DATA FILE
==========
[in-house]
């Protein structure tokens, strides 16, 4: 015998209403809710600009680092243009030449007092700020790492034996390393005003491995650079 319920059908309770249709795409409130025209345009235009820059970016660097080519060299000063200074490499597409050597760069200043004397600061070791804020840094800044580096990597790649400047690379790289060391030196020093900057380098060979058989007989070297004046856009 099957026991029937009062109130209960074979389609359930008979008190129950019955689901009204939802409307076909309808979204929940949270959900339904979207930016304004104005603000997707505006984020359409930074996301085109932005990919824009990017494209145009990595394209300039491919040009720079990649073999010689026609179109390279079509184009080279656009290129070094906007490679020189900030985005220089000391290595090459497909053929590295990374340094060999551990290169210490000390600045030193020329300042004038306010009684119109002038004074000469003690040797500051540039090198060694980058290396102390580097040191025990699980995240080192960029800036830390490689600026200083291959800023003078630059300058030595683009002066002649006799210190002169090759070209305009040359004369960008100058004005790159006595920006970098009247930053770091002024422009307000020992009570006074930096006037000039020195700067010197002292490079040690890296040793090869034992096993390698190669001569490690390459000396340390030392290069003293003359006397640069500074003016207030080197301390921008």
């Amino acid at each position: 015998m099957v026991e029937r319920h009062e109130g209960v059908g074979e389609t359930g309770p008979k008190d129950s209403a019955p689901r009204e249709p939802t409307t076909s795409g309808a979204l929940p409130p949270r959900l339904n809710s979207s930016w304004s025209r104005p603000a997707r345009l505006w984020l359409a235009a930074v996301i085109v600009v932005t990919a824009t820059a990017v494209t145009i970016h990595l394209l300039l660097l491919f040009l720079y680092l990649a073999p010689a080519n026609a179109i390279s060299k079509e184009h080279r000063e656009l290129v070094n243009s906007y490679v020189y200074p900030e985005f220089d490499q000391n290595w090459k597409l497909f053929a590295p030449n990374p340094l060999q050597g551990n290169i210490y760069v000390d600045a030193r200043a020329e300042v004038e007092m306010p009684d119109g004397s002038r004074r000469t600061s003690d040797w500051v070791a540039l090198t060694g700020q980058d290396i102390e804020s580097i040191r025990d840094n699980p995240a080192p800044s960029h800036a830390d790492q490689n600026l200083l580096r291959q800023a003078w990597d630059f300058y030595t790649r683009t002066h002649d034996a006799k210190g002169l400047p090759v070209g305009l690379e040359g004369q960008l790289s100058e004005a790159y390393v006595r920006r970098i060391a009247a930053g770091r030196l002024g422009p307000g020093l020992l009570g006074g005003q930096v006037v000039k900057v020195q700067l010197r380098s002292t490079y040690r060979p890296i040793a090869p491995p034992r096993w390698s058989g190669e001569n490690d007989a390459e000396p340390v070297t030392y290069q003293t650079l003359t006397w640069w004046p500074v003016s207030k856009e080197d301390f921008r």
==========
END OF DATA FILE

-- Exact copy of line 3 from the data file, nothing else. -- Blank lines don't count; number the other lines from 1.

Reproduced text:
């Amino acid at each position: 015998m099957v026991e029937r319920h009062e109130g209960v059908g074979e389609t359930g309770p008979k008190d129950s209403a019955p689901r009204e249709p939802t409307t076909s795409g309808a979204l929940p409130p949270r959900l339904n809710s979207s930016w304004s025209r104005p603000a997707r345009l505006w984020l359409a235009a930074v996301i085109v600009v932005t990919a824009t820059a990017v494209t145009i970016h990595l394209l300039l660097l491919f040009l720079y680092l990649a073999p010689a080519n026609a179109i390279s060299k079509e184009h080279r000063e656009l290129v070094n243009s906007y490679v020189y200074p900030e985005f220089d490499q000391n290595w090459k597409l497909f053929a590295p030449n990374p340094l060999q050597g551990n290169i210490y760069v000390d600045a030193r200043a020329e300042v004038e007092m306010p009684d119109g004397s002038r004074r000469t600061s003690d040797w500051v070791a540039l090198t060694g700020q980058d290396i102390e804020s580097i040191r025990d840094n699980p995240a080192p800044s960029h800036a830390d790492q490689n600026l200083l580096r291959q800023a003078w990597d630059f300058y030595t790649r683009t002066h002649d034996a006799k210190g002169l400047p090759v070209g305009l690379e040359g004369q960008l790289s100058e004005a790159y390393v006595r920006r970098i060391a009247a930053g770091r030196l002024g422009p307000g020093l020992l009570g006074g005003q930096v006037v000039k900057v020195q700067l010197r380098s002292t490079y040690r060979p890296i040793a090869p491995p034992r096993w390698s058989g190669e001569n490690d007989a390459e000396p340390v070297t030392y290069q003293t650079l003359t006397w640069w004046p500074v003016s207030k856009e080197d301390f921008r």